Residents of the Australian town of Mooloolaba found the streets covered in tons of foam after severe weather in the Pacific Ocean whipped up the substance off the coast of southeast Queensland.
In what appears at first glance a scene from a Hollywood disaster movie, whole swathes of the town can be seen blanketed in fluffy foam over ten feet high. But locals were quick to see the bright side of the weather, taking pictures and frolicking in the foam.
The freak weather has led to emergency services telling residents not to travel unless absolutely necessary. One onlooker captured footage of a car bursting out from underneath the foam right in front of two police officers. The two men jump out of the way just in time to miss the vehicle, which was completely submerged under the thick foam.
The ocean foam is formed when turbulent waves force pockets of air into the water and produce the frothy substance.
Heavy Flooding in Queensland and New South Wales
The northeast of Australia has been afflicted by severe weather over the past few days, as the remnants of ex-Tropical Cyclone Oswald have led to stormy weather off the coast, and heavy rainfall that has in turn prompted flash flooding in some areas. Three people are so far confirmed dead, and many more are missing as the storm cloud travels across eastern Australia.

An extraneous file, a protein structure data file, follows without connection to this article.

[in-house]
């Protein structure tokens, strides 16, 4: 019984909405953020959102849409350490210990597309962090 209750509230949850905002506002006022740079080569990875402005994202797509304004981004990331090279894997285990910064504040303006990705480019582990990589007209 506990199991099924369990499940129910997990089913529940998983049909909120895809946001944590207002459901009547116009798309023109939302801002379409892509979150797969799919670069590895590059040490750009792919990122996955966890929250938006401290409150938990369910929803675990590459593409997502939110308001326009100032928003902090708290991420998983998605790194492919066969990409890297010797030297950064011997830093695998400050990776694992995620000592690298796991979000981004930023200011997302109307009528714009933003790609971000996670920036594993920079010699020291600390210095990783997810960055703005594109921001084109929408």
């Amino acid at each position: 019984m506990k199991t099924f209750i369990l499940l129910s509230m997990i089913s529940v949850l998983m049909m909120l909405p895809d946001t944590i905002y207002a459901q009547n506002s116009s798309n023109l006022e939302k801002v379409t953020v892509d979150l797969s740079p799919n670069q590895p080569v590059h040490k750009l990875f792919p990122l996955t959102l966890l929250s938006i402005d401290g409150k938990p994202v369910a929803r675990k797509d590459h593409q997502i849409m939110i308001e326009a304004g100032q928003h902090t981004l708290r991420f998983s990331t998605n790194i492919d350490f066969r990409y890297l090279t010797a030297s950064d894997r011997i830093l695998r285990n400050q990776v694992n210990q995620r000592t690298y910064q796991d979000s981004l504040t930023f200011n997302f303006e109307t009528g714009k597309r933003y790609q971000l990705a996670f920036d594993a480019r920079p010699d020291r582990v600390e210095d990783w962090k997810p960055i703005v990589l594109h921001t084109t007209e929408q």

Australian Prime Minister Julia Gillard offered her condolences to the families of the victims, and promised federal government support as required.
Speaking of the disasters Ms Gillard noted, "We are being challenged by nature.
"Across Queensland the wild weather has broken a lot of hearts. It's a very tough period."
More than 250,000 homes and businesses in south-east Queensland are without power, with more than 7,000 people cut off by floodwaters on the north coast of New South Wales. Helicopter crews are trying to reach hundreds of people currently trapped by rising floodwaters in the coastal town of Bundaberg. The storm is expected to continue travelling southwards, reaching as far as Sydney.
Emergency services have rescued numerous people stranded by the deluge over recent days. On 25 January, ABC news released dramatic footage of a 14-year-old boy who was rescued from fast-moving floodwaters, after surging muddy waters rushed around him near the Queensland town of Rockhampton.
The Sunshine State suffered its previous natural disaster as recently as January 2011, where at least 38 people were killed and 200,000 people were affected after severe flooding across the north-east of Australia.